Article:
OCEAN CITY – Ocean City Fire Department (OCFD) Chief Chris Larmore reported to the Mayor and Council last week that service calls dropped significantly over the summer compared to last year.
“Successful is always good when everyone goes home safe, we handled the calls, and we stayed within our budget,” he said.
From Memorial Day to Labor Day, there were 2,745 EMS calls and 503 fire calls, totaling 3,248 calls.
Compared to 2011, EMS calls decreased by 14 and fire calls decreased by 28, which is a decrease by 28 in total calls.
“The interesting part of that is both June and July’s calls were up substantially, which would appear the calls were so down in August it actually offset the increase in June and July,” Larmore said. “In addition to this year, we did not have the minus one week of calls that we did with the hurricane [Irene] last year.”
Larmore added a new challenge the department took on was unexpected traffic delays in June that resulted in an increase in call volume and an unexpected absence of paramedic units.
“Overall, the summer was a challenge but I am pleased to report that at the end of the summer we actually had 100 percent of our personnel working but we completed the season without injuries,” he said.
With Hurricane Sandy influencing the area in late October, Larmore took the opportunity to update the Mayor and Council on the department’s storm preparedness. He said they had developed a storm plan a year ago following Hurricane Irene when several weaknesses in the department’s preparations were revealed.
“I am very proud to say that we implemented that storm plan prior to this year’s hurricane, 96 hours out, that enabled us to schedule 52 people not only over the course of the storm but we were actually prepared for a four-day event,” he said. “It went absolutely meticulous with all equipment, all personnel, and all provisions … we were completely back in service one week after that storm, all equipment, all buildings, all paperwork, and all accountability.”
Mayor Rick Meehan took the opportunity to thank the chief and the fire department on a successful summer.
“Your type of operations is always challenging and I want to thank all the members at your department for a job well done this summer, as well as being there, being ready, and being prepared for Hurricane Sandy,” he said.
Next, Larmore updated the council on future construction to a new Station 4 in uptown Ocean City and overdue renovations to headquarters in the downtown area.
Both projects are in a “study period” where engineering and planning is being done in partnership with the city engineer and those plans will be brought back to the Mayor and City Council in the near future. Larmore said those projects are expected to begin next fall.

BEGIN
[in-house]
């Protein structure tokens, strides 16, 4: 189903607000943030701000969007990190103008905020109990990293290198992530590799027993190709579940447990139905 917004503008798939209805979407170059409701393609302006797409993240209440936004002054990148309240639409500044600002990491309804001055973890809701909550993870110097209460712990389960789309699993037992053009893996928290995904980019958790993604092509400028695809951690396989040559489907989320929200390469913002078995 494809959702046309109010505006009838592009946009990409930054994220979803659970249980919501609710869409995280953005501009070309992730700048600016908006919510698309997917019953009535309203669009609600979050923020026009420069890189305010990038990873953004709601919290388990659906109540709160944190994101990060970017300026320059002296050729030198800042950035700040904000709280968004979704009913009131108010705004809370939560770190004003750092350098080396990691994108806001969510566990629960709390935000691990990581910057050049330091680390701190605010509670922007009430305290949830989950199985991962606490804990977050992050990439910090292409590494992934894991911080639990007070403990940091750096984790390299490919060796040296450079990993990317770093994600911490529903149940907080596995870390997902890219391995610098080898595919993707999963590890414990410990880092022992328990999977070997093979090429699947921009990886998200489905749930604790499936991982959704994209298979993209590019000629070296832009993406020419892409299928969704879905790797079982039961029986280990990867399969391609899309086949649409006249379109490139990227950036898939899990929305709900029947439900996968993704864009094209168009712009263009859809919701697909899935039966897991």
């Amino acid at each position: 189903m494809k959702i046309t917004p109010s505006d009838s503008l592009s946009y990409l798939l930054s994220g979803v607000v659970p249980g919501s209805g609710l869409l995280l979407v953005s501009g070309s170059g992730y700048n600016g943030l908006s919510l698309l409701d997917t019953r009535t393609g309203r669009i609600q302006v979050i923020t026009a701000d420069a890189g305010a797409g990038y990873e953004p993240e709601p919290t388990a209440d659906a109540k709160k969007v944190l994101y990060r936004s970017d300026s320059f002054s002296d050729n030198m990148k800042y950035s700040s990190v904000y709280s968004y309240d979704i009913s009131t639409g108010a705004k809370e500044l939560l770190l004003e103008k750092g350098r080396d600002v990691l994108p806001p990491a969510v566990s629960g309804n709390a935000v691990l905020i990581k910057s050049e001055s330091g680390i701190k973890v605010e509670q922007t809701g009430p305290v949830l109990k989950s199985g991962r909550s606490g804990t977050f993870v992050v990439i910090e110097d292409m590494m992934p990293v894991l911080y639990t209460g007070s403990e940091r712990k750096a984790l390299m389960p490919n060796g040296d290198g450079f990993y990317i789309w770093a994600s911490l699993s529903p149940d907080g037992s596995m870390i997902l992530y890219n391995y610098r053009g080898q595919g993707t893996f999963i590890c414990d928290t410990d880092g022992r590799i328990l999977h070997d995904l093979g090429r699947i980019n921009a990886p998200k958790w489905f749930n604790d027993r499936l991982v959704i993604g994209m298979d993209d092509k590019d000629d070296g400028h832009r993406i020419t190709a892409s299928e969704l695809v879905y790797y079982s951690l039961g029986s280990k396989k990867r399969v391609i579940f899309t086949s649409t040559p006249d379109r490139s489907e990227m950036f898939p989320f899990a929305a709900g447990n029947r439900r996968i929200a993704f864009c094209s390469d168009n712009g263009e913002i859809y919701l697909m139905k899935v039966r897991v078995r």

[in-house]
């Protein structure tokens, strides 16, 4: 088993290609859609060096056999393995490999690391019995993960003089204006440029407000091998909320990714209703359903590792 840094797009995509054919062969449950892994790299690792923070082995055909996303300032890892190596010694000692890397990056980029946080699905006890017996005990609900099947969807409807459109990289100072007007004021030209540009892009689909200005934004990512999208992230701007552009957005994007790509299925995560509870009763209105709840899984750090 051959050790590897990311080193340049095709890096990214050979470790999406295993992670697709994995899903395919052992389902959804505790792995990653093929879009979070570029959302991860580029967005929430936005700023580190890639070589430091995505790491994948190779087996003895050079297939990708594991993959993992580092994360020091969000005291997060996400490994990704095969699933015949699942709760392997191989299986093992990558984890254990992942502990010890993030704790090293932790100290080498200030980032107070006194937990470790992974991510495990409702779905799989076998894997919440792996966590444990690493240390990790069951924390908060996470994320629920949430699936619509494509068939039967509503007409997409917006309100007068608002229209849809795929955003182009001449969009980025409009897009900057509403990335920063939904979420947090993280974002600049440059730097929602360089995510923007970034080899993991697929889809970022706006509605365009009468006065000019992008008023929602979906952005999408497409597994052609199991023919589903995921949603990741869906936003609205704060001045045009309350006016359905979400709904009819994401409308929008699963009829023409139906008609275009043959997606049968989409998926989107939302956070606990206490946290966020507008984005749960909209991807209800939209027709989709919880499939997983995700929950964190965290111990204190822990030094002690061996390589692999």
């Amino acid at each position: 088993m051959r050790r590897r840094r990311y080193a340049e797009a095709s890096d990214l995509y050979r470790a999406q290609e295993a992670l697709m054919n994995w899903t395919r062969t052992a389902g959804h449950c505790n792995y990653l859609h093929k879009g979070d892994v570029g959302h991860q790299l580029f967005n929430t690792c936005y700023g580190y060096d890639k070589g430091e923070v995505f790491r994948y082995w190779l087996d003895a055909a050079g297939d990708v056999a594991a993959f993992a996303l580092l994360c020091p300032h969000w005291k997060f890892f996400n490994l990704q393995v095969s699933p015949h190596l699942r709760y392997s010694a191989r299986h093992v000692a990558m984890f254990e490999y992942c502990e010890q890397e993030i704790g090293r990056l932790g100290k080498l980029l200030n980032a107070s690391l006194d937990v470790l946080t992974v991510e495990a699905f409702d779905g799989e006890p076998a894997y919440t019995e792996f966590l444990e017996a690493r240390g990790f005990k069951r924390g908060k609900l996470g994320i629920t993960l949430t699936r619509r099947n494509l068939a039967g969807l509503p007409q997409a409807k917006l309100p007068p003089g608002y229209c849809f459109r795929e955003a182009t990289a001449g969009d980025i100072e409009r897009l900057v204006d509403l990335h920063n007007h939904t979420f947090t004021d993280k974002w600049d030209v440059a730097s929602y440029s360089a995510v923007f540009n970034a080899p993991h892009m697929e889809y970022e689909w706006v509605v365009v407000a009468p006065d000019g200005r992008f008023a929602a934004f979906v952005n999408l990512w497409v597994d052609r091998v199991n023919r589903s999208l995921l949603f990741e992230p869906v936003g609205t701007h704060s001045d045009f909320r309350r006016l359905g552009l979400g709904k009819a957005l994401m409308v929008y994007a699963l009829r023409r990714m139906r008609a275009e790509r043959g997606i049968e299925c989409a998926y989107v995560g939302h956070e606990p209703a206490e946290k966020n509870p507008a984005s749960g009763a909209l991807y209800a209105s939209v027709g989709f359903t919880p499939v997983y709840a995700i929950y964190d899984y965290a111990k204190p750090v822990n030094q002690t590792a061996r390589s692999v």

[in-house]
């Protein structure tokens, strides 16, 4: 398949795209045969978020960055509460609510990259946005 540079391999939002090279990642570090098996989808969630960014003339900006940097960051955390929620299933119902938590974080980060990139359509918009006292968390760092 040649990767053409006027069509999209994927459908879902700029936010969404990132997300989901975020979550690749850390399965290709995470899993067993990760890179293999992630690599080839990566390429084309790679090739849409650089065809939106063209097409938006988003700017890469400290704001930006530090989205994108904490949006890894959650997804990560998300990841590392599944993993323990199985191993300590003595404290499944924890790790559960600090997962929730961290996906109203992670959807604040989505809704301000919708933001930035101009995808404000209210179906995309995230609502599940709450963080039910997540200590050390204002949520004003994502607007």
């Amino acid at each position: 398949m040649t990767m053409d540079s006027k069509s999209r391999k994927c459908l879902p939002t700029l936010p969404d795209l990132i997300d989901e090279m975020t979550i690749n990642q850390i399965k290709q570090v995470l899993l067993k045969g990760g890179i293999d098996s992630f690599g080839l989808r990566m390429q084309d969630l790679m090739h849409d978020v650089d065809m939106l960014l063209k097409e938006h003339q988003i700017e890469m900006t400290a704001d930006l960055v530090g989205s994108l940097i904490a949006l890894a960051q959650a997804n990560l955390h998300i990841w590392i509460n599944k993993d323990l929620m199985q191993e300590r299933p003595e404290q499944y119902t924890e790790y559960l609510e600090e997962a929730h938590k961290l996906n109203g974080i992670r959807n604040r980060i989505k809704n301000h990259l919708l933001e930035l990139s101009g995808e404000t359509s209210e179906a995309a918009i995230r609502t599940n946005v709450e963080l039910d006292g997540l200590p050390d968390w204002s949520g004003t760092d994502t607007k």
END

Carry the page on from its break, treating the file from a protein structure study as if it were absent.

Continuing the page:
The OCFD Fire Boat is near completion as sea trials are about to begin. The bad news is there have been some unexpected delays but the good news is the boat’s manufacturer has added a number of improvements to the vessel for no extra cost. The manufacturer, the locally-owned Moore Boats, has also donated funds to set up the fire boat’s location at 13th Street and the bay, including a boat lift.
In response to the mayor’s question on if the neighbors to the fire boat’s location have been met with, Larmore said, “absolutely … they made some very minimal requests regarding fencing, parking, and the direction of the lights. All of those were accommodated.”
The OCFD Live-in Program that was started two years ago has reached its maximum capacity and it needs to be expanded once Station 4 has been completed.
“It has exceeded our expectations and lowered the response times of having a complete crew,” Larmore said.
The department has also been able to offer additional officer training beyond fire service and municipal training.
According to Larmore, City Manager David Recor was able to approve an allocation of funds within the training budget to bring in a world renown trainer form the private sector, Dale Carnegie, and 28 officers participated in that training.
“It was well worth the expenditure,” Larmore said.
Larmore’s last agenda item was to request the purchase of a 2013 International/Horton Paramedic Unit that will allow the division to keep consistent emergency equipment within the current fleet. The service center will benefit as well by keeping the same chassis and power train set up as our current fleet.
The Mayor and City Council voted unanimously to approve the purchase of the vehicle at the cost of about $250,000 and was budgeted in the Vehicle Trust Fund.